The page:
Councilman Jones had only invited MNC to the meeting but, as another key player, we invited North Light to come along with us.
When we arrived at the Councilman's office, the architect for the Councilman's developer's, Jim Campbell was already setup for a presentation.
Councilman Jones arrived and asked what was the meeting agenda. It was his meeting so we had expected him to set the agenda. It was never made clear what the purpose of the meeting was.
Mr. Campbell and Mr. Bienenfeld proceeded with their presentation.
The presentation contained some marketing statistics that MNC had previously not been given but overall, and in detail, the project did not seem to have changed since our second meeting, with the developer, back in July of 2016. The plan has not changed in any relevant way since we first talked to the developer's architect (Mr. Campbell) in March of 2016.
The presentation was done in a hurry and did dwell on or fully explain the proposals. We were not given copies of the presentation.
The project, in the absence of actual plans from the developer, seems to consist of five three-story apartment buildings on the parking lot and convent areas, along with apartments in the church, rectory, and school. A total of 100 apartments and 138 parking spaces. There would be 46 one-bedroom apartments and 54 two-bedroom apartments. A total of 154 bedrooms.
Councilman Jones struggled to direct his developer's arguments away from national statistic and toward information and arguments relevant to Manayunk. Mr. Bienenfeld didn't seem to get the memo and continued quoting one irrelevant statistic after the next in justification of the project.
Councilman Jones also struggled to direct his developer to commit to 10 parking spaces for North Light. The Councilman had previously promised there would be parking set aside for North Light. Again Mr. Bienenfeld didn't seem to have gotten the memo and could not and would not promise any spaces to North Light. North Light has been clear that 10 spaces would not be helpful so it is ironic that Mr. Bienenfeld could not even commit to that uselessly small number.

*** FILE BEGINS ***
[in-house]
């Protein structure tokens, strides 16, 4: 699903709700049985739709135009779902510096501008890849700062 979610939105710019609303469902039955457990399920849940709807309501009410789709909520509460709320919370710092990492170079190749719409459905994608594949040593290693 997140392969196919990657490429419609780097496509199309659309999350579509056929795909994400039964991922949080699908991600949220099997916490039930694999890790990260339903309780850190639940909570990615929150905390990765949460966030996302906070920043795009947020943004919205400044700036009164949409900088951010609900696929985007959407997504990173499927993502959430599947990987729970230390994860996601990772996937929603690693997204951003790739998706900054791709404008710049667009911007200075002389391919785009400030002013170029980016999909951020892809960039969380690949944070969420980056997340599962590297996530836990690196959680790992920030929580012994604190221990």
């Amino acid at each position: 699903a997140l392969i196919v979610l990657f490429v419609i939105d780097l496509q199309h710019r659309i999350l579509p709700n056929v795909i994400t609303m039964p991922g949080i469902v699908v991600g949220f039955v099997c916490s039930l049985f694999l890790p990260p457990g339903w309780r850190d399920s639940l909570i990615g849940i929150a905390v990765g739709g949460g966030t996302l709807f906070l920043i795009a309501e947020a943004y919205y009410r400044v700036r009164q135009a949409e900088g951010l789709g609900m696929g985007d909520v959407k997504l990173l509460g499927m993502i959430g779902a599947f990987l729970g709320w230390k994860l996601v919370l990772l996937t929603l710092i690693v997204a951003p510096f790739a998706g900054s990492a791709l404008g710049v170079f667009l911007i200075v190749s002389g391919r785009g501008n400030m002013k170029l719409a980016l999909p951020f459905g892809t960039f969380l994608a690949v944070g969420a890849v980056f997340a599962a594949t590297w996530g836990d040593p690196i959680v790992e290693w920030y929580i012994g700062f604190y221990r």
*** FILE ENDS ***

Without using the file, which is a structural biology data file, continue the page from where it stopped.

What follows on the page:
Renters will pay for assigned spaces. There will be some guest spaces, and if there is anything left over, some un-designated spaces for North Light.
The project will include "green space" in the form of some sidewalk planters.
The project will include "open space" in the form of driveways.
The project will include, as a public amenity, a pet poop station in an internal court yard behind the rectory.
Mr Bienenfeld confirmed that he hadn't decided if parking would be included in the lease or charged separately.
Councilman Jones is proposing some form of remote parking, for other residents, accessible by bus or taxi. There were no details with this proposal, such as who would pay for, own, operate and secure the to-be-identified lot. On the surface it is an absurd and insulting proposal that makes existing residents into second class citizens and expects them to leave their cars in a remote lot and take secondary transportation back to their houses.
We were critical that the project appeared to have been blessed by Councilman Jones as far back as October 2015 and the Councilman had determined from the beginning to force the project through as spot zoning. We were critical that the Planning Commissions draft plan, developed in consultation with the developer and released in January 2016, appeared to be tailored to the developer's plan and not an independent study.
We stated that we were categorically against the change in zoning which is backed by the two public meetings we held and the over 700 signatures on the on-line petition. MNC has already voted to oppose the change in zoning.
The only arguments Mr. Bienenfeld offered, against single family home development, financial.
Councilman Jones tried to lead his developer to committing some parking for North Light but Mr Bienenfeld didn't bite. (Update: On February 16, 2017 Mr. Bienenfeld offered North Light up to 10 undesignated spaces if he had any left over. In the case there weren't 10 spaces left over he would pay North Light $125 per space (up to 10) for them to find parking elsewhere. North Light has indicated that this is, besides inadaquate, not logistically managable
Matt Wysong, from the Planning Commission, asserted that he had not seen the developer's plans until August 2016. That may be literally true but we know that the Planning Commission worked with the developer's architect in the preparation of that draft plan in late 2015.
In the end Councilman Jones committed to holding a public meeting to explain his reasons for supporting the development and his ideas for parking improvements.
Councilman Jones promised to drive around the area in the near future (really, after backing the project for a year). He followed through with on February 13.
A meeting, we found out later, he had no intention of holding.
The developer's attorney announced two days later that the Councilman's spot zoning bill, 170009, had been introduce a week earlier on January 26 and they they had all sat across the table from us in silence.